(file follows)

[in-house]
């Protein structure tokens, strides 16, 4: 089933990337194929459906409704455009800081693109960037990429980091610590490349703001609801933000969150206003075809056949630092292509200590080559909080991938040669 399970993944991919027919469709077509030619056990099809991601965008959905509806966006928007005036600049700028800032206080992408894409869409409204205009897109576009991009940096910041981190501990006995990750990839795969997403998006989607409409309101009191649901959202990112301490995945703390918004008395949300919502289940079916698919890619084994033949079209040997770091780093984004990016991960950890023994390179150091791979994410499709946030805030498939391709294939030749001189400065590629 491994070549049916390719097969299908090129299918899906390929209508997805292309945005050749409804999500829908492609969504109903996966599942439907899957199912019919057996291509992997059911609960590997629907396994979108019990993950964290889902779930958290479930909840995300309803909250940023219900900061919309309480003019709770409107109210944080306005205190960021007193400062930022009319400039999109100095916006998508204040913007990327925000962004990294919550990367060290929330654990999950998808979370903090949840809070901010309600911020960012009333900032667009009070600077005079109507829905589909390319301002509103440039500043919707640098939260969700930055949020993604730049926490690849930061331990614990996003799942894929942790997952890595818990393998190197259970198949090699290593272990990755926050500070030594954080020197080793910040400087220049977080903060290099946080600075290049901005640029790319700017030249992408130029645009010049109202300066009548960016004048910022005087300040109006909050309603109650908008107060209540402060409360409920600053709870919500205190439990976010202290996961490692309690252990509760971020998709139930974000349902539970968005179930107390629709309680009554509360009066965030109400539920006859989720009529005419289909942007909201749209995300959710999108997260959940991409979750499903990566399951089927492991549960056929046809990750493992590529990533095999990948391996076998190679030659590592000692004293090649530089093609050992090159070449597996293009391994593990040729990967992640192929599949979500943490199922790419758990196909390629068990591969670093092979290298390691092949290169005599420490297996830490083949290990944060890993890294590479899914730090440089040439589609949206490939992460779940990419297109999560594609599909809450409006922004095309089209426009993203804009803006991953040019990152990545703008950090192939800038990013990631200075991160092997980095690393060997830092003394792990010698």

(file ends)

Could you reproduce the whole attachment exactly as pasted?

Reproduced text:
[in-house]
């Protein structure tokens, strides 16, 4: 089933990337194929459906409704455009800081693109960037990429980091610590490349703001609801933000969150206003075809056949630092292509200590080559909080991938040669 399970993944991919027919469709077509030619056990099809991601965008959905509806966006928007005036600049700028800032206080992408894409869409409204205009897109576009991009940096910041981190501990006995990750990839795969997403998006989607409409309101009191649901959202990112301490995945703390918004008395949300919502289940079916698919890619084994033949079209040997770091780093984004990016991960950890023994390179150091791979994410499709946030805030498939391709294939030749001189400065590629 491994070549049916390719097969299908090129299918899906390929209508997805292309945005050749409804999500829908492609969504109903996966599942439907899957199912019919057996291509992997059911609960590997629907396994979108019990993950964290889902779930958290479930909840995300309803909250940023219900900061919309309480003019709770409107109210944080306005205190960021007193400062930022009319400039999109100095916006998508204040913007990327925000962004990294919550990367060290929330654990999950998808979370903090949840809070901010309600911020960012009333900032667009009070600077005079109507829905589909390319301002509103440039500043919707640098939260969700930055949020993604730049926490690849930061331990614990996003799942894929942790997952890595818990393998190197259970198949090699290593272990990755926050500070030594954080020197080793910040400087220049977080903060290099946080600075290049901005640029790319700017030249992408130029645009010049109202300066009548960016004048910022005087300040109006909050309603109650908008107060209540402060409360409920600053709870919500205190439990976010202290996961490692309690252990509760971020998709139930974000349902539970968005179930107390629709309680009554509360009066965030109400539920006859989720009529005419289909942007909201749209995300959710999108997260959940991409979750499903990566399951089927492991549960056929046809990750493992590529990533095999990948391996076998190679030659590592000692004293090649530089093609050992090159070449597996293009391994593990040729990967992640192929599949979500943490199922790419758990196909390629068990591969670093092979290298390691092949290169005599420490297996830490083949290990944060890993890294590479899914730090440089040439589609949206490939992460779940990419297109999560594609599909809450409006922004095309089209426009993203804009803006991953040019990152990545703008950090192939800038990013990631200075991160092997980095690393060997830092003394792990010698």